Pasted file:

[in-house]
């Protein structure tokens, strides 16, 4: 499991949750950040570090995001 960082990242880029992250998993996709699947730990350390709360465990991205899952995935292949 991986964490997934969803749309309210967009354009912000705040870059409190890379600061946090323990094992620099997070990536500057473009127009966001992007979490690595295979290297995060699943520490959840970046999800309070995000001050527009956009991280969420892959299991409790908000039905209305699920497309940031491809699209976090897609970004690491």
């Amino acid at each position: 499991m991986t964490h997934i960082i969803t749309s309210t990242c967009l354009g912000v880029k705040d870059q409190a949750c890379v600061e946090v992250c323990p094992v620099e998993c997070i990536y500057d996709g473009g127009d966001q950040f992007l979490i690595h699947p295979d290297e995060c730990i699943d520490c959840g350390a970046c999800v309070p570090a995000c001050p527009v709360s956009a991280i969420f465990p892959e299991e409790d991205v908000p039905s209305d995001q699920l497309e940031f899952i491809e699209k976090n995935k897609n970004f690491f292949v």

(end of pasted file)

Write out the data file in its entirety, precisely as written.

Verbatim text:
[in-house]
């Protein structure tokens, strides 16, 4: 499991949750950040570090995001 960082990242880029992250998993996709699947730990350390709360465990991205899952995935292949 991986964490997934969803749309309210967009354009912000705040870059409190890379600061946090323990094992620099997070990536500057473009127009966001992007979490690595295979290297995060699943520490959840970046999800309070995000001050527009956009991280969420892959299991409790908000039905209305699920497309940031491809699209976090897609970004690491």
């Amino acid at each position: 499991m991986t964490h997934i960082i969803t749309s309210t990242c967009l354009g912000v880029k705040d870059q409190a949750c890379v600061e946090v992250c323990p094992v620099e998993c997070i990536y500057d996709g473009g127009d966001q950040f992007l979490i690595h699947p295979d290297e995060c730990i699943d520490c959840g350390a970046c999800v309070p570090a995000c001050p527009v709360s956009a991280i969420f465990p892959e299991e409790d991205v908000p039905s209305d995001q699920l497309e940031f899952i491809e699209k976090n995935k897609n970004f690491f292949v």